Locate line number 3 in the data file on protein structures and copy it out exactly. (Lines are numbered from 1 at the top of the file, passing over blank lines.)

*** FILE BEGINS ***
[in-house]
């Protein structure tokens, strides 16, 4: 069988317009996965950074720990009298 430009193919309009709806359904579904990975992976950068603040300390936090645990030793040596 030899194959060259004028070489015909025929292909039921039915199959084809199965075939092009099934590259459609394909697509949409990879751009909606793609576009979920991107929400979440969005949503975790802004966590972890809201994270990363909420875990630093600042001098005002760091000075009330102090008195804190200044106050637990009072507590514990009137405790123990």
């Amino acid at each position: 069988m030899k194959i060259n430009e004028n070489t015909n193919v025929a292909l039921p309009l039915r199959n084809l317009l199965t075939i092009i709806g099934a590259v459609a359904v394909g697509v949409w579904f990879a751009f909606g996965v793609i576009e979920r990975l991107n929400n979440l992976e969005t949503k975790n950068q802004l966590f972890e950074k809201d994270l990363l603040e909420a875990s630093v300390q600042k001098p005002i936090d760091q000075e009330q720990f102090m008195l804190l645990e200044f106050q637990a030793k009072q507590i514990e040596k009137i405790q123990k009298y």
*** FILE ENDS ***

């Amino acid at each position: 069988m030899k194959i060259n430009e004028n070489t015909n193919v025929a292909l039921p309009l039915r199959n084809l317009l199965t075939i092009i709806g099934a590259v459609a359904v394909g697509v949409w579904f990879a751009f909606g996965v793609i576009e979920r990975l991107n929400n979440l992976e969005t949503k975790n950068q802004l966590f972890e950074k809201d994270l990363l603040e909420a875990s630093v300390q600042k001098p005002i936090d760091q000075e009330q720990f102090m008195l804190l645990e200044f106050q637990a030793k009072q507590i514990e040596k009137i405790q123990k009298y």